Conference was held at Bretton Woods in USA in July, 1944, in order to put in place a new international monetary system. The main characteristics of the International Monetary System developed at Bretton Woods are summarized below:
a) Fixed Rates in terms of gold, but only the US $ was convertible into gold as the US ensured convertibility of the dollars into gold at international level.
b) A procedure for mutual international credits.
c)Creation of International Monetary Fund to supervise and ensure smooth functioning of the system. Countries were expected to pursue the economic and monetary policies in a manner so that currency fluctuations remained within a permitted margin 11%. This cause meant the Central Bank of every country has to intervene to buy or sell foreign exchange, depending on the need.
d) Devaluation or Revaluation of more than 5% had to be done with the permission of IMF.
The Bretton Woods System lasted from 1944 to 1971. The Bretton Woods planners expected that after a brief transition (5 years) the international economy would recover and the system would enter into operation. From 1945 to 1947, the US actively pressed for implementation of the Bretton Woods system as originally conceived (US provided resources to the IMF and the World Bank and urged other countries to do likewise) By 1947, the US conclude that the Bretton Woods system was not working and that the Western system was on the verge of collapse (WWII had destroyed the European economic system, and the IMF’s modest credit facilities were insufficient to deal with Europe’s huge needs).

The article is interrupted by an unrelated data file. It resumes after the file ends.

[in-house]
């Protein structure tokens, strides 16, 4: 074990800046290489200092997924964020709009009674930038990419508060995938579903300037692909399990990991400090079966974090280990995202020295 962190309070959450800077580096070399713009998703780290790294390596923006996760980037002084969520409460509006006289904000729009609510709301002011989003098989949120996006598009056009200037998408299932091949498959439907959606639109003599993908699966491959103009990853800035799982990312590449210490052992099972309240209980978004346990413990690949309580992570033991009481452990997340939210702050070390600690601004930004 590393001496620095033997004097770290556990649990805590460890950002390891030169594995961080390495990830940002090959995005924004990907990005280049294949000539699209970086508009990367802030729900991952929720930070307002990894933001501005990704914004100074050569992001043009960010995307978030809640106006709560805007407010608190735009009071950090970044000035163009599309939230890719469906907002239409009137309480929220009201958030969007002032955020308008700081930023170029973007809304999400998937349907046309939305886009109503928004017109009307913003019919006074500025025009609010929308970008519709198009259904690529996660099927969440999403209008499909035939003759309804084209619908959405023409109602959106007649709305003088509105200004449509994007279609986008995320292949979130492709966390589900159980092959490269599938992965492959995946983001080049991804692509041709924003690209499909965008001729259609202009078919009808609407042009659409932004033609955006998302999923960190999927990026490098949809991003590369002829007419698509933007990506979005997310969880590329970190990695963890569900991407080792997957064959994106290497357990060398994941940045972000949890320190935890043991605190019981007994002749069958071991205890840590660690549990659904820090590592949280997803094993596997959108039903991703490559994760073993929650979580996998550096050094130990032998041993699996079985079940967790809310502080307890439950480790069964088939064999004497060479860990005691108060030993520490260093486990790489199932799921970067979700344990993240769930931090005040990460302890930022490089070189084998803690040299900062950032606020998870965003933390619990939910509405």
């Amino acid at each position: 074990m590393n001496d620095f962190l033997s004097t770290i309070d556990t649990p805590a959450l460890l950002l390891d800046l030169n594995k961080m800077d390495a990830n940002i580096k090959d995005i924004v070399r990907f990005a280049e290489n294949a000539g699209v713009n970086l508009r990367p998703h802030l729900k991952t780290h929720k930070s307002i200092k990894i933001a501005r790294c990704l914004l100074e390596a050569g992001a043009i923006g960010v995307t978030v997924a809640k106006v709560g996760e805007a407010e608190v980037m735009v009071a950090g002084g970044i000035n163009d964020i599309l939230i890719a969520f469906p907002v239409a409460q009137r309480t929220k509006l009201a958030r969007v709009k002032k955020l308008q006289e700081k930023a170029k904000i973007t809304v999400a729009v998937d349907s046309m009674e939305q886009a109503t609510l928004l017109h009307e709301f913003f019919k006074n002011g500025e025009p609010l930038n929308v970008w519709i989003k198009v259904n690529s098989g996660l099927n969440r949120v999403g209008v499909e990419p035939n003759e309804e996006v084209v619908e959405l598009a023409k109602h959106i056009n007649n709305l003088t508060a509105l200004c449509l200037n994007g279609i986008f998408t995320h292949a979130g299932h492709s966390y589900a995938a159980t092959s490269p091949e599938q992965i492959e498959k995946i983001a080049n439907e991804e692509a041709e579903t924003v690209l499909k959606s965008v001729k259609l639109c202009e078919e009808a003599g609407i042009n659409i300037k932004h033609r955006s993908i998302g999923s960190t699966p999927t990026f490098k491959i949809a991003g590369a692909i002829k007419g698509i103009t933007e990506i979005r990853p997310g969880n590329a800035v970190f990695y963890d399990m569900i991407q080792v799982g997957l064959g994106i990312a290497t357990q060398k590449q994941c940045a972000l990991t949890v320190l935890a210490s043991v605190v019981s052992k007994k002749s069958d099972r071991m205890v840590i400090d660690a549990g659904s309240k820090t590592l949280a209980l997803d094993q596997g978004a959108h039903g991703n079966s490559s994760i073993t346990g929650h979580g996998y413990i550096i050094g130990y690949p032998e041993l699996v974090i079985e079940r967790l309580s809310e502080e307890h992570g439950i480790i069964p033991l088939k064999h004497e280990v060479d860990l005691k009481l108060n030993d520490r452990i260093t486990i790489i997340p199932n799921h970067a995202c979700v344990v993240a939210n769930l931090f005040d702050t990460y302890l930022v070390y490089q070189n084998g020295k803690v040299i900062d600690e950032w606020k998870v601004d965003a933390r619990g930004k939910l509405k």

In 1960s the US balance of payment deficits started mounting. In 1968, convertibility of privately held Dollar into Gold was abandoned and in 1971 convertibility was completely abandoned. The US managed the international monetary system by providing liquidity: gold production was insufficient; the dollar was the only strong currency to meet the rising demands for international liquidity. The strength of the US economy, the fixed relationship of the dollar to gold ($35 an ounce), and the commitment of the US government to convert dollars into gold at that price made the dollar as good as gold. But there was a huge dollar shortage (the US was running trade surpluses); and in order for the system to work, it would be necessary for the US to reverse this flow and to run a payment deficit, which of course happened
The primary factor for the collapse of the system was currency convertibility into Gold. This idea can be explained with the “Triffins Paradox”. It is said that the entire monetary system depended on the Dollar performing its role as the key currency. Countries other than the US had to accumulate dollar balances as the dollar was the means of international payments. This meant that the US had to run balance of payment deficits (Foreign Exchange Deficits) so that the other countries could build up a stock of claims on the US. As long as US deficits were moderate, this worked fine, but when they started mounting it lead to crisis of confidence viz. Other countries started losing faith in the ability of US to convert dollar into gold. Gold demands for such conversion began to be made in the early 60s by the French followed by other countries in suit. Soon it was obvious that US did not possess enough gold to honour its convertibility commitment if all holders of dollar assets decided to demand gold.
Thus, a series of events finally led to the US abdicating its role as an anchor of the World Monetary System. Several attempts to revise the system trough a series of parity realignments, Dollar revaluation (in terms of gold) and widening the brands of permissible variations around central parties, failed thus making the Bretton Woods System totally invalid in 1978.
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